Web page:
Some historians believe the North/South divide goes back as far as the ancient feuds between the Anglo-Saxon kingdoms of Wessex and Northumbria, a time before William the Conqueror arrived in 1066.
In its modern guise though, we need only go back to the 1980s when Margaret Thatcher ruled Britain to understand the divergence.
Mrs Thatcher was the chief architect of the sudden deregulation of financial markets in 1986 now referred to as the Big Bang.
The abolition of fixed commission charges and the switch to electronic trading led to a massive increase in market activity on the London Stock Exchange, establishing the city as a global financial centre.
Few people in the North of England benefitted from the City of London’s meteoric rise, but in the South, it is difficult to overstate how much prosperity the change brought.
Across the North’s industrial towns and cities, the Big Bang coincided with mass unemployment and deprivation.
And while it would be wrong to suggest that the Iron Lady was the architect of de-industrialisation, it’s clear she did little to address the decline.
So, in the same decade we see London become a depository for the world’s money, delivering huge benefits to the surrounding regions, we also see the North of England ravaged by the systemic collapse of its industrial and employment base, sending whole communities into a depression.
This is the crux of the North/South divide as we understand it today.
It wasn’t all bad news for the North East though.
When the shipyards of the Tyne and Wear rivers and the mines of the Durham coalfield were closing, Mrs Thatcher’s Government was also signing a deal with a Japanese car manufacturer to build a plant in Sunderland.
Ever since the first cars rolled off the production line in 1986, Nissan has been a beacon of hope for the North East. It is the region’s largest employer and the most productive car plant in the UK – the best example of how private sector investment can deliver regeneration on a large scale.
It’s also the rationale behind a new report from the think tank Mrs Thatcher herself co-founded on how to tackle the North/South divide and get the North of England back to its best.
‘A Northern Big Bang’ is a new piece of research from the Centre for Policy Studies (CPS), making the case for deregulating the business environment to unleash a “torrent of investment into the Northern economy”.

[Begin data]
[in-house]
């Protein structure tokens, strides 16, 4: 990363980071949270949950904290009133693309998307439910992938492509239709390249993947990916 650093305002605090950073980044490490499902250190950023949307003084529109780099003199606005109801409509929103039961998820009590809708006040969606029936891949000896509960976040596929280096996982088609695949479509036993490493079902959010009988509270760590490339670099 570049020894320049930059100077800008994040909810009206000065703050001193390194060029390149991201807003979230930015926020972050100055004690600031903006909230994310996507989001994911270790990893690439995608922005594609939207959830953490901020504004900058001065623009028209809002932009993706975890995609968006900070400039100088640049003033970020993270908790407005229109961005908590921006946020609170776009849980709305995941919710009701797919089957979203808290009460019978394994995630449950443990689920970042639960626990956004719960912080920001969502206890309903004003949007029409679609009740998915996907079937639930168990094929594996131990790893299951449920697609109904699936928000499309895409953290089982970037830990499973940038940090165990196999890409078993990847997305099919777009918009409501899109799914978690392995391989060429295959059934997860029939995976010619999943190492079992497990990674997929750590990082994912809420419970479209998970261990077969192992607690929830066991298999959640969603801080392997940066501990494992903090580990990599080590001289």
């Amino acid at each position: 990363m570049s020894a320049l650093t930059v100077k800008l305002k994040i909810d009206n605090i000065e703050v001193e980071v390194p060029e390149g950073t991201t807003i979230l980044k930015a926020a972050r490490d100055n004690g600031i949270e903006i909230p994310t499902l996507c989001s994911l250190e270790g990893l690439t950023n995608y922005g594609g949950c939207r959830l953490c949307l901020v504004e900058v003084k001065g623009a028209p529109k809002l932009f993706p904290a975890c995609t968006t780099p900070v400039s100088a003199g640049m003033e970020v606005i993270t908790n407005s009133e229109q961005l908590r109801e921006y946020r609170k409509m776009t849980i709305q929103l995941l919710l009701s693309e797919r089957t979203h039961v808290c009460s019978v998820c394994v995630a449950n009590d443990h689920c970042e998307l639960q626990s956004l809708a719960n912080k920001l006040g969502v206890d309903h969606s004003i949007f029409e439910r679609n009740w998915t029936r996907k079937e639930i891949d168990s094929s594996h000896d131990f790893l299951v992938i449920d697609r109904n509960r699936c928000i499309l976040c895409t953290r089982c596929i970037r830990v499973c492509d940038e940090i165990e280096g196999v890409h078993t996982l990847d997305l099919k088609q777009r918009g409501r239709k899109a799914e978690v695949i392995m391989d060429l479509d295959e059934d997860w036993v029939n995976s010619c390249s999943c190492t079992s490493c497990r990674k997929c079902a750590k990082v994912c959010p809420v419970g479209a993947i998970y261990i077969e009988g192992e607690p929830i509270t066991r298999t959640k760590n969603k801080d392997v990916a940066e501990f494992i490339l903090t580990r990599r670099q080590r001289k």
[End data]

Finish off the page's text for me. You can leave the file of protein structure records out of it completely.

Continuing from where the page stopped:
Written by former Northern Powerhouse Minister Jake Berry MP and CPS research fellow Nick King, the report looks at some of the problems facing the North today and makes a number of proposals for reform.
It says: “The North of England was once the powerhouse of the British economy, with its industrial heartlands among the most advanced local economies on the entire globe.
“Today, it has some of the most deprived areas in the Western world and its economy is among the least productive in Europe.
“There are still brilliant people in the North, as well as many brilliant companies, universities and centres of innovation – but it is undeniable that, taken as a whole, it has fallen behind.
“This is not because of any natural economic law but because the British economy – just like British politics – has been built around the needs and demands of London and the South East, which have monopolised investment, talent and attention.”
The report also highlights recent analysis from the Institute for Fiscal Studies (IFS), which shows the UK to be the most geographically unequal economy of all 27 OECD member countries, with the largest gap between its most and least productive areas.
The answer to this problem is private sector investment, according to the CPS.
Proposals for stimulating investment on the scale that is needed across the North include a new Initial Investment Incentive – a cash payment to attract domestic and global capital to the region – and the creation of a new Northern Infrastructure Bond aimed at attracting global investors.
The report also calls for automatic approval for planning applications which create more than 100 permanent new jobs and a new fast-track planning process for investors planning to plough £20 million or more into the local economy.
These investment incentives and planning changes should be targeted towards driving the UK’s green industrial revolution, the report says, something which the North of England is particularly well placed to lead on given its manufacturing strengths.
Finally, the report calls for the establishment of a new ‘Growth Board for the North’ to help steer investment into the right projects and encourage local decision-making and local investment.
It is highly significant that the think tank founded by Margaret Thatcher is now turning its attention to solving some of the regional inequalities that arguably she created.
What it speaks to is just how unequal the UK has become and just how much opportunity there is to make the North an industrial superpower once again.